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The Carletonian

The Carletonian

Walker Art Center features works from Professor Lefkowitz

<e the end of February, the Walker Art Center has featured Carleton Art Professor David Lefkowitz in the new exhibit “Lifelike,” which displays the work of contemporary artists from as early as the 1960s.

“The purpose of this exhibit shows how we trust the appearance of things and question our assumptions about how we see the world,” Lefkowitz said.

The featured artists are interested in exploring how humans interpret their surroundings and how reality is represented for each person.

The exhibit features seemingly ordinary things that, in reality, are far from simple. One display that seems like a regular cardboard box is, upon closer examination, made of bronze, much heavier and more durable than cardboard.

Lefkowitz contributed a series of small paintings of wall sockets, thermostats, security monitors and other objects that are common in most buildings. But the paintings are not labeled, meaning if one does not actively seek them out, it may seem as if they are actually the objects they are meant to represent.  Lefkowitz refers to them as “stealth paintings,” since observers may fail to notice them if they are not informed of their existence.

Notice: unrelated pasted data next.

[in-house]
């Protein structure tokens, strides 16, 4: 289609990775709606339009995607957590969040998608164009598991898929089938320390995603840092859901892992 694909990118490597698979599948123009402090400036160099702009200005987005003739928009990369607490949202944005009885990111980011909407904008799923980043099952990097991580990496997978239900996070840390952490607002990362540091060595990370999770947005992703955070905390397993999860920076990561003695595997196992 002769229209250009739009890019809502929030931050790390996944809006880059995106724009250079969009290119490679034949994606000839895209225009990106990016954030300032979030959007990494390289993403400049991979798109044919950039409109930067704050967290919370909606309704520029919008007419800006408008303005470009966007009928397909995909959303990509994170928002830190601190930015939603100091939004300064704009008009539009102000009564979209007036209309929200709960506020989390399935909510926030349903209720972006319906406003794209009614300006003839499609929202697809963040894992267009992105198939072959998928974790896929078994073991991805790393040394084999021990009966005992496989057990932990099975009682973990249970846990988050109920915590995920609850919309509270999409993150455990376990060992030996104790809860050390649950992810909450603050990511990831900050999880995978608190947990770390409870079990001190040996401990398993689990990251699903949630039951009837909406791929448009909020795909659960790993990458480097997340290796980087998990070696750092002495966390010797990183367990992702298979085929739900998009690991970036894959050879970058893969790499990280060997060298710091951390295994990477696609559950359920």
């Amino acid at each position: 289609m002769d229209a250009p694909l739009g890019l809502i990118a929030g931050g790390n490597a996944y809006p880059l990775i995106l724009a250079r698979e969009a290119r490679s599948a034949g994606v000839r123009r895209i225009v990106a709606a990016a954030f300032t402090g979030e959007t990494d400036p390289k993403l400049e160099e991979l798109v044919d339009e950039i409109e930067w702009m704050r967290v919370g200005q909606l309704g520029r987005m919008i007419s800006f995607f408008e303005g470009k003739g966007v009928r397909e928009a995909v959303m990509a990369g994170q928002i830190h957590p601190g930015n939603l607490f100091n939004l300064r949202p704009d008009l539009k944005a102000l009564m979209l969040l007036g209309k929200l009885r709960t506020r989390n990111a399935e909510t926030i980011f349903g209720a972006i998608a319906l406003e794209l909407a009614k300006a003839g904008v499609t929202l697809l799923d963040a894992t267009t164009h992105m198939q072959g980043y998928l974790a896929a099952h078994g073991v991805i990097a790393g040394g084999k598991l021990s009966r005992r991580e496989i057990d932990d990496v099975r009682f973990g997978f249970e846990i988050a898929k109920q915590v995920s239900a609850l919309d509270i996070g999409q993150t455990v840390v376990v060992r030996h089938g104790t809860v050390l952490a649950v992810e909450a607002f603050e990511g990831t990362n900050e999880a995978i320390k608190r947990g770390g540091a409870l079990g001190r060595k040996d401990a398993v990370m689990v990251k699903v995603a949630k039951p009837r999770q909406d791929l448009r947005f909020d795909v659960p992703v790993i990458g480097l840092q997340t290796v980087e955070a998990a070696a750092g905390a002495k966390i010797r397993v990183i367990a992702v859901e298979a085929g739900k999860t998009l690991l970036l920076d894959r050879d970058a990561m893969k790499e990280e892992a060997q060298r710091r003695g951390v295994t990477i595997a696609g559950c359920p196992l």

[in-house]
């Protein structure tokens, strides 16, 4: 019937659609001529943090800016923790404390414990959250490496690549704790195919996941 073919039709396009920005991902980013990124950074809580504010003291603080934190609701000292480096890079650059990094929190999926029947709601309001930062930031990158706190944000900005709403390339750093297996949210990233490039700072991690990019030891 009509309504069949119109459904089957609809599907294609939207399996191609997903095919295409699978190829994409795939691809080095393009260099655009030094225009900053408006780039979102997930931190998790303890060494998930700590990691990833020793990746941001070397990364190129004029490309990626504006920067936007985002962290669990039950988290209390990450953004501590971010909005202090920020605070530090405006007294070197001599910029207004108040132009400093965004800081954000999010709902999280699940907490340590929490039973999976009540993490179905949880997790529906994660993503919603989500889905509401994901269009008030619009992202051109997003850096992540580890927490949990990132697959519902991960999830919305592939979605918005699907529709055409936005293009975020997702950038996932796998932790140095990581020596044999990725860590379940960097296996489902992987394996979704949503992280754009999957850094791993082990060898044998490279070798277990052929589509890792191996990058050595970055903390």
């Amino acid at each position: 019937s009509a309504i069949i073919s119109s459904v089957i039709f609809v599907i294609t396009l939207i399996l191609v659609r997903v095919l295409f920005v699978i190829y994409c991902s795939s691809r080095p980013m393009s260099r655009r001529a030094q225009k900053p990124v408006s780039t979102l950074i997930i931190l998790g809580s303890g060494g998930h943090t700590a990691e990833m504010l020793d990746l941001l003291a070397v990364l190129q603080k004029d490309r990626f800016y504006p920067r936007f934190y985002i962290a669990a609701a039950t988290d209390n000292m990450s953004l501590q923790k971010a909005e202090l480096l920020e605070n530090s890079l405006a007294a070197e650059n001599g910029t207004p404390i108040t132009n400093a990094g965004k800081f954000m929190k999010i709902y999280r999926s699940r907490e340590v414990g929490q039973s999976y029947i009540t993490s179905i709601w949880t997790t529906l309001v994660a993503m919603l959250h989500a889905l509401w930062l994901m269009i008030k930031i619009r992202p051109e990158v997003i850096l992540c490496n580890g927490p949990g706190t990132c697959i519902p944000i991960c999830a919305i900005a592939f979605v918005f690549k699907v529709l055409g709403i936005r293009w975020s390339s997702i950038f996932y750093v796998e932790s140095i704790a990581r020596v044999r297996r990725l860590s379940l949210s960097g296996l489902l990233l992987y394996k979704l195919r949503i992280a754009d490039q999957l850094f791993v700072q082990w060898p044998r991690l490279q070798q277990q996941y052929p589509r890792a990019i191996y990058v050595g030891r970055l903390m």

“I hope that when students visit the exhibit, it will open their eyes to the whole space and change the way viewers interact with the art based on the space of where art is presented,” Lefkowitz said.

“I hope the exhibit will engage the viewer to think about what they are paying attention to, and be conscious of what we see when we are scanning the world.”

Another uniting theme of the exhibit is how contemporary artists are challenging the way people view physical labor in relation to contemporary art.

“All the artists who are featured in this exhibit are adamant about work that is slow and by hand, because the attentiveness is unique in a lot of contemporary art,” Lefkowitz said, adding, “Labor is one of the themes, as artists invested lots of time in hand creating seemingly boring objects.”

This attention to hand-crafting art contrasts with the influx of technology that is becoming more commonplace in contemporary art, Lefkowitz said.

This is not the first time the Walker Art Center has featured Lefkowitz’s work. He has contributed works to its permanent collection, including paintings on cardboard, scale renderings of architectural projects and, more recently, work on paper.

The exhibit “Lifelike” will be on display until May 27. Lefkowitz will personally lead a walking tour of the exhibit on n April 19 and May 3, the second for a Carleton alumni group.

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